Wednesday, March 16, 2005

Audrey Niffenegger - The Time Traveler's Wife

Everyone is either talking about this novel, or about to start talking about it, and that is neither a bad thing, nor a surprising thing. When I first heard a description of the plot - probably a review in the Guardian on a bus somewhere - I knew that I had to read it. After all, I was brought up on time travel books, and I think that there are few better ways to examine the contradictions of history.

I wasn't disappointed either. For a novel that is essentially a love story (man has genetic disease that results in regular travel back and forth in time, time travel mostly takes him to the environs of future-wife as a girl or old lady, man deals with this) it does it surprisingly well.

Unfortunately, the reason most people read time-travel novels is that you get major contradictions that the author has to try and sort out. For instance, Isaac Asimov did a whole number of stories all the lines of hunters going back in time to kill dinosaurs, who then return to find the world has changed in major ways. There is another classic genre along the lines of the go back in time and kil (a) Hitler (b) Your grandfather (c) Yourself.

Nieffenegger cops out of this philosophical debate distinguishes herself by basically saying that none of this can happen. For the traveller to have gone back in time, he must have existed, thus he can't be killed in the past, or change history, etc etc etc

But as a love story with a extremely new, interesting and bold idea the novel hangs together very well indeed.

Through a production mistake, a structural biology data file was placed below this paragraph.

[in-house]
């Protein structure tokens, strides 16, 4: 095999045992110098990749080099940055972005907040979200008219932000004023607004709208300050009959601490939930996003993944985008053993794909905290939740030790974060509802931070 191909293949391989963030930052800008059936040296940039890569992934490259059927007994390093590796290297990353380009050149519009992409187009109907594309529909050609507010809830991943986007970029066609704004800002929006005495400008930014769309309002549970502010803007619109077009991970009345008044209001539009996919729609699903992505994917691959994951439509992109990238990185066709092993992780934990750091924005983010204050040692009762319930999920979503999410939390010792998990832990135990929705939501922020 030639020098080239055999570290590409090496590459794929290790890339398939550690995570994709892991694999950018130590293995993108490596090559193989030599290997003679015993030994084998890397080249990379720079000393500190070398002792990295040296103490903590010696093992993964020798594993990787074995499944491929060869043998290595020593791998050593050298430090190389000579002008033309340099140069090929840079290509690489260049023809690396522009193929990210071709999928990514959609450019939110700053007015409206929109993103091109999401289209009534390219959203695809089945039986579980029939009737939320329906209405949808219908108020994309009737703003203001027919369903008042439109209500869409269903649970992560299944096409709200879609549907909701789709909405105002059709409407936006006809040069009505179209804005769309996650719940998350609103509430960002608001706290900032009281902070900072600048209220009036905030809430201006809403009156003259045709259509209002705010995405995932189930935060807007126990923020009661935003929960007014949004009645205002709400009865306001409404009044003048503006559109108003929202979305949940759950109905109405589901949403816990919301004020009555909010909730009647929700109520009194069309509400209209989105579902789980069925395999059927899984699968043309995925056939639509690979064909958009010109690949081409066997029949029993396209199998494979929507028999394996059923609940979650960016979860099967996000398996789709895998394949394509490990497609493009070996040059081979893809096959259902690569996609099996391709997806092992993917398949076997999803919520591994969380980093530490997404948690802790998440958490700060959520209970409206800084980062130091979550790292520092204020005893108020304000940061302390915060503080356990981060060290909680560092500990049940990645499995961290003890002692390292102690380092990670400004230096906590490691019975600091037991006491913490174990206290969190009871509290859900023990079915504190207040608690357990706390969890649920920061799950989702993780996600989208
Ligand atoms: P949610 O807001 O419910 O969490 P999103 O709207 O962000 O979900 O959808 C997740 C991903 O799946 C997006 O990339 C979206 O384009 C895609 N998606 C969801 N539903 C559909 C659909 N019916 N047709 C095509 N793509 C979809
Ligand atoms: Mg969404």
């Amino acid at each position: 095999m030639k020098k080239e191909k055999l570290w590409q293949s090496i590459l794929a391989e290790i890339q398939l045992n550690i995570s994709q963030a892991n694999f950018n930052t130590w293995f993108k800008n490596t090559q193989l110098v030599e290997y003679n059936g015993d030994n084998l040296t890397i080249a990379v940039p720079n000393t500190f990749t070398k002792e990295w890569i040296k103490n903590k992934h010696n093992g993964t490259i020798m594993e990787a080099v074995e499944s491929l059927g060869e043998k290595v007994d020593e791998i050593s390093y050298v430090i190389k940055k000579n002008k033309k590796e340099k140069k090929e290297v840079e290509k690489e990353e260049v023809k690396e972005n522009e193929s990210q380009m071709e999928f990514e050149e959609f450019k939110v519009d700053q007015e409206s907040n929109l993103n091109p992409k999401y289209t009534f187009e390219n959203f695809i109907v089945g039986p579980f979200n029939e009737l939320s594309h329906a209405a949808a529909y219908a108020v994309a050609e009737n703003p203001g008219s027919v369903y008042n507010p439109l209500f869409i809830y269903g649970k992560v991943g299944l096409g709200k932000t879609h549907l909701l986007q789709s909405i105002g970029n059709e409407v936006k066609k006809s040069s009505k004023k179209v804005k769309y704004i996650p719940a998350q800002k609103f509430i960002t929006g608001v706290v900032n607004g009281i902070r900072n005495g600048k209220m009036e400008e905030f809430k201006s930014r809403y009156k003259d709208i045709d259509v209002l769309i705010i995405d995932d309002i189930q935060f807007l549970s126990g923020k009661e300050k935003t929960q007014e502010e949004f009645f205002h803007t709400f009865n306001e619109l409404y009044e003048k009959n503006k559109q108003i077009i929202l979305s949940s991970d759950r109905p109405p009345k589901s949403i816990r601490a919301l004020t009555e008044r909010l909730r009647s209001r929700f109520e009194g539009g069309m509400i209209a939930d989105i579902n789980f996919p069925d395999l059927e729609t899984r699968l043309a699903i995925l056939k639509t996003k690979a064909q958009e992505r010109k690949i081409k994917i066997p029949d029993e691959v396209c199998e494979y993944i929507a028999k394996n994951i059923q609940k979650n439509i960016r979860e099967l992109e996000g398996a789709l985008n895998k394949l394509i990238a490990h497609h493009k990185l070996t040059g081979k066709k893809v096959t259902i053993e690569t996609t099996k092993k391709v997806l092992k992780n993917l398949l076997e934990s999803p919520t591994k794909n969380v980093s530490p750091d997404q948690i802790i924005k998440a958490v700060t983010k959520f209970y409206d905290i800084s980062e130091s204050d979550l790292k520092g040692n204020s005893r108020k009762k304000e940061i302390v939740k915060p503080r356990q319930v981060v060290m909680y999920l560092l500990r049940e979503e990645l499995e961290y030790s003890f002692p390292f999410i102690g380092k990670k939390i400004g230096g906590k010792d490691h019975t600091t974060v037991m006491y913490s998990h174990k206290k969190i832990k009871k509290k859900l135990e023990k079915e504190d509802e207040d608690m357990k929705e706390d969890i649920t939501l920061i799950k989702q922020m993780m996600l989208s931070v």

However there are some criticisms (not least the bad spelling of traveller). A book about time-travel that fails to mention anything about current/past events, politics, newspaper headlines or fashions with the exception of a rather interesting taste in music, is one thing. A novel that ignores all these things, but only mentions 9/11, says more about the US psyche than any number of mori polls could.

Additionally the book is thoroughly Middle Class. It's filled with middle class angst about relationships, babies and art. It reeks of middle class feelings of unworthiness and frustrations. It cries out for someone to be evil, rude or angry.

Nevertheless, it's a great book. But I bet there are book clubs the length and breadth of Britain arguing over it. Over a nice Bordeaux.


Anonymous said...

I did enjoy the novel but also noted the lack of current events mentioned while Henry was traveling back and forth - as you said the exception being 9/11. I have only read a handful of time travel novels so it's interesting to read your take on this one and how it compares to others.

Anonymous said...

I loved this book. Stayed up all night reading it.